Last Modified: Tue, 07 Jan 2020 19:45:39 +0000 ; Created: Tue, 07 Jan 2020 19:45:39 +0000
CVE-2019-5630Cross-Site Request Forgery (CSRF) vulnerability was found in Rapid7 Nexpose InsightVM Security Console
Notes from a vulnerability I found and reported to Rapid7 with their product's API behavior. Using Flash (still available in Google Chrome until Dec. 2020) one could use a wateringhole attack to perform a CSRF request. Enables an attacker to gain access to the Rapid7 console.
The vendor worked with me and released a fix. Version 6.5.69
I was reading security news and found a new published technique for CSRF using Flash and the Content-Type header.
It is possible using the latest Google Chrome (Version 74.0.3729.131 (Official Build) (64-bit)) and the built-in Flash player in Chrome to execute CSRF against a logged in user of insightVM.
The attached PoC targets a victim with global admin role and ***creates another global admin secretly*** in the background. This is possible because an HTTP 307 redirect transmitted via Flash forwards on the Content-Type of application/json. IE11, Firefox do not have this behavior.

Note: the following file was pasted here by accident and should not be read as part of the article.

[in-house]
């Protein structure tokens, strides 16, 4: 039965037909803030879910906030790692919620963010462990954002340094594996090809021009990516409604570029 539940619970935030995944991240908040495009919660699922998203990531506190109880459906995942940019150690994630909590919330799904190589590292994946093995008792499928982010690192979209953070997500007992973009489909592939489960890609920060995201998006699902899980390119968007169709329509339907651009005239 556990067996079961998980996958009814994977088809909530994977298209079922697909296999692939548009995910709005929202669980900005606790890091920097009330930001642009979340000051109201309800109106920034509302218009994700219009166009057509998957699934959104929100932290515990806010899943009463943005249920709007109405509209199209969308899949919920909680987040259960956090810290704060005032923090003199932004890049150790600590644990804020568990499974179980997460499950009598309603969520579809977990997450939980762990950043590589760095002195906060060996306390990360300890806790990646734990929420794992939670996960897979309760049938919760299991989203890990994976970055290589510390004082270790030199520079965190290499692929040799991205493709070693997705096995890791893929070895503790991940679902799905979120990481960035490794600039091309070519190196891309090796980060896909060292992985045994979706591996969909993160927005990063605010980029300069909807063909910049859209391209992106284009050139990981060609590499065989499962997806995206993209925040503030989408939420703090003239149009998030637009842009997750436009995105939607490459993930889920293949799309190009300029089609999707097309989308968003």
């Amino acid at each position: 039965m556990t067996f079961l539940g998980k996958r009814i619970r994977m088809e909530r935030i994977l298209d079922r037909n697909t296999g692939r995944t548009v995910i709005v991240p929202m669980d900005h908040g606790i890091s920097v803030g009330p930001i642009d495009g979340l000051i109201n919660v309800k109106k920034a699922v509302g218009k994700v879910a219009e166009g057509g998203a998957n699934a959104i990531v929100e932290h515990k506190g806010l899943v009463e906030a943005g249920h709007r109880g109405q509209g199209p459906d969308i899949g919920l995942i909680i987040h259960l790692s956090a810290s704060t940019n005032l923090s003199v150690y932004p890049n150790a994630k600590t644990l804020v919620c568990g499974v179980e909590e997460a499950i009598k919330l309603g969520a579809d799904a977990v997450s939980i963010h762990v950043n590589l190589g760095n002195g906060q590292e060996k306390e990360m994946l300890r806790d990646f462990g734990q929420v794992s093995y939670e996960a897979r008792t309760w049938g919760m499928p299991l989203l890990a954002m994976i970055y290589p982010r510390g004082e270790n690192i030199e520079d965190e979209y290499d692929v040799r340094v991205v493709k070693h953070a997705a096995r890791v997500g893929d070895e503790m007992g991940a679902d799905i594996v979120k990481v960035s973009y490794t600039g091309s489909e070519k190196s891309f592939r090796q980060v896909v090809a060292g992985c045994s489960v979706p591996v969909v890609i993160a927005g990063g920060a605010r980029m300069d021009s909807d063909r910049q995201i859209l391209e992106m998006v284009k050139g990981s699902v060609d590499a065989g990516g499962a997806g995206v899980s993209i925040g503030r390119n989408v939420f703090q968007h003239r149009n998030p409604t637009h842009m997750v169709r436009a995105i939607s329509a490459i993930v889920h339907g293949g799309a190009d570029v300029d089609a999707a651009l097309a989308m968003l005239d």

The REST API makes the assumption that the Content-Type: application/json will be present or it fails the request. This is no longer sufficient to stop CSRF. Additionaly, the 'enctype' attribute of the FORM HTML element almost had a W3 standard added to permit setting content-type to application/json (see https://www.w3.org/TR/html-json-forms/ )
Any REST API can be called, but the PoC shows creating a global admin user.
Flash content could show actual video or anything as the attack is then run silently in the background. Flash code could also wait for victim to login to their console in another tab (watering hole attack).
Steps to Reproduce:
Vendor has released a patch (fixed June 26, 2019; disclosed May 7, 2019).
In general practice a REST API might want to ignore cookies used for logged in sessions from web UIs. An alternative if cookies are needed would be to use alternative names for the cookies of API calls.
Another check could be the Referer or Origin headers, but it is dependent on expected clients.
Note that Flash was the entry-way this time, but in the future other factors could permit the Content-Type: application/json submission as well. It should be assumed that checking content-type alone is not sufficient to prevent CSRF.
The flaw roots from the assumption that web browsers cannot set certain HTTP headers or values, but that should not be considered a sufficient control for CSRF prevention.